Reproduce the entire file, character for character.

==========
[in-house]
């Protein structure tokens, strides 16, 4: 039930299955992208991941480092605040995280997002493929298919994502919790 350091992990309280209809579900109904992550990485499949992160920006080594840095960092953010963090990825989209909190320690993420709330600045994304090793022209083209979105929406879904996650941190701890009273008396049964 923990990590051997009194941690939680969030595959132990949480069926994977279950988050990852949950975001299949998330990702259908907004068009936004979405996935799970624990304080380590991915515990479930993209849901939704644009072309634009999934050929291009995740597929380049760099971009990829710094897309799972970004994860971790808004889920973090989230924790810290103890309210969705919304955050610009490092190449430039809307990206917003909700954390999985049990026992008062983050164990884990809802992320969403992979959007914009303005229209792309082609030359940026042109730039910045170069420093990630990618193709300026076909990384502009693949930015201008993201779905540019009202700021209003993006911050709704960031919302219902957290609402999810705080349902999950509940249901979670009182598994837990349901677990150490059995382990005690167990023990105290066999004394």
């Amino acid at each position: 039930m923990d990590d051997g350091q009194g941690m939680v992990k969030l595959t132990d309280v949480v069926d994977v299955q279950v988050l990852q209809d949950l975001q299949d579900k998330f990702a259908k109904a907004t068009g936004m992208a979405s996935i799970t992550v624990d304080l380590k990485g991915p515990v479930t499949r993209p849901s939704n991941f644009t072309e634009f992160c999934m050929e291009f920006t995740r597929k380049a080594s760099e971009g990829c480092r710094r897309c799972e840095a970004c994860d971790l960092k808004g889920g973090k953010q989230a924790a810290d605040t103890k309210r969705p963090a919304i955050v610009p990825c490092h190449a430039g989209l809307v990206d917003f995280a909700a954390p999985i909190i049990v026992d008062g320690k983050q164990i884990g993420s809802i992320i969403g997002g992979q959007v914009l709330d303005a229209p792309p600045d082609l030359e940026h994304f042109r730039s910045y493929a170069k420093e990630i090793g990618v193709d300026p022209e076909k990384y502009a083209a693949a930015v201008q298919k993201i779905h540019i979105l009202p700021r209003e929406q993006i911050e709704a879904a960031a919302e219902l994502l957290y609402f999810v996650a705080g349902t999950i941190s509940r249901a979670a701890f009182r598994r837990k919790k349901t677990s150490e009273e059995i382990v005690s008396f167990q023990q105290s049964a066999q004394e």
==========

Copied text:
[in-house]
């Protein structure tokens, strides 16, 4: 039930299955992208991941480092605040995280997002493929298919994502919790 350091992990309280209809579900109904992550990485499949992160920006080594840095960092953010963090990825989209909190320690993420709330600045994304090793022209083209979105929406879904996650941190701890009273008396049964 923990990590051997009194941690939680969030595959132990949480069926994977279950988050990852949950975001299949998330990702259908907004068009936004979405996935799970624990304080380590991915515990479930993209849901939704644009072309634009999934050929291009995740597929380049760099971009990829710094897309799972970004994860971790808004889920973090989230924790810290103890309210969705919304955050610009490092190449430039809307990206917003909700954390999985049990026992008062983050164990884990809802992320969403992979959007914009303005229209792309082609030359940026042109730039910045170069420093990630990618193709300026076909990384502009693949930015201008993201779905540019009202700021209003993006911050709704960031919302219902957290609402999810705080349902999950509940249901979670009182598994837990349901677990150490059995382990005690167990023990105290066999004394």
């Amino acid at each position: 039930m923990d990590d051997g350091q009194g941690m939680v992990k969030l595959t132990d309280v949480v069926d994977v299955q279950v988050l990852q209809d949950l975001q299949d579900k998330f990702a259908k109904a907004t068009g936004m992208a979405s996935i799970t992550v624990d304080l380590k990485g991915p515990v479930t499949r993209p849901s939704n991941f644009t072309e634009f992160c999934m050929e291009f920006t995740r597929k380049a080594s760099e971009g990829c480092r710094r897309c799972e840095a970004c994860d971790l960092k808004g889920g973090k953010q989230a924790a810290d605040t103890k309210r969705p963090a919304i955050v610009p990825c490092h190449a430039g989209l809307v990206d917003f995280a909700a954390p999985i909190i049990v026992d008062g320690k983050q164990i884990g993420s809802i992320i969403g997002g992979q959007v914009l709330d303005a229209p792309p600045d082609l030359e940026h994304f042109r730039s910045y493929a170069k420093e990630i090793g990618v193709d300026p022209e076909k990384y502009a083209a693949a930015v201008q298919k993201i779905h540019i979105l009202p700021r209003e929406q993006i911050e709704a879904a960031a919302e219902l994502l957290y609402f999810v996650a705080g349902t999950i941190s509940r249901a979670a701890f009182r598994r837990k919790k349901t677990s150490e009273e059995i382990v005690s008396f167990q023990q105290s049964a066999q004394e």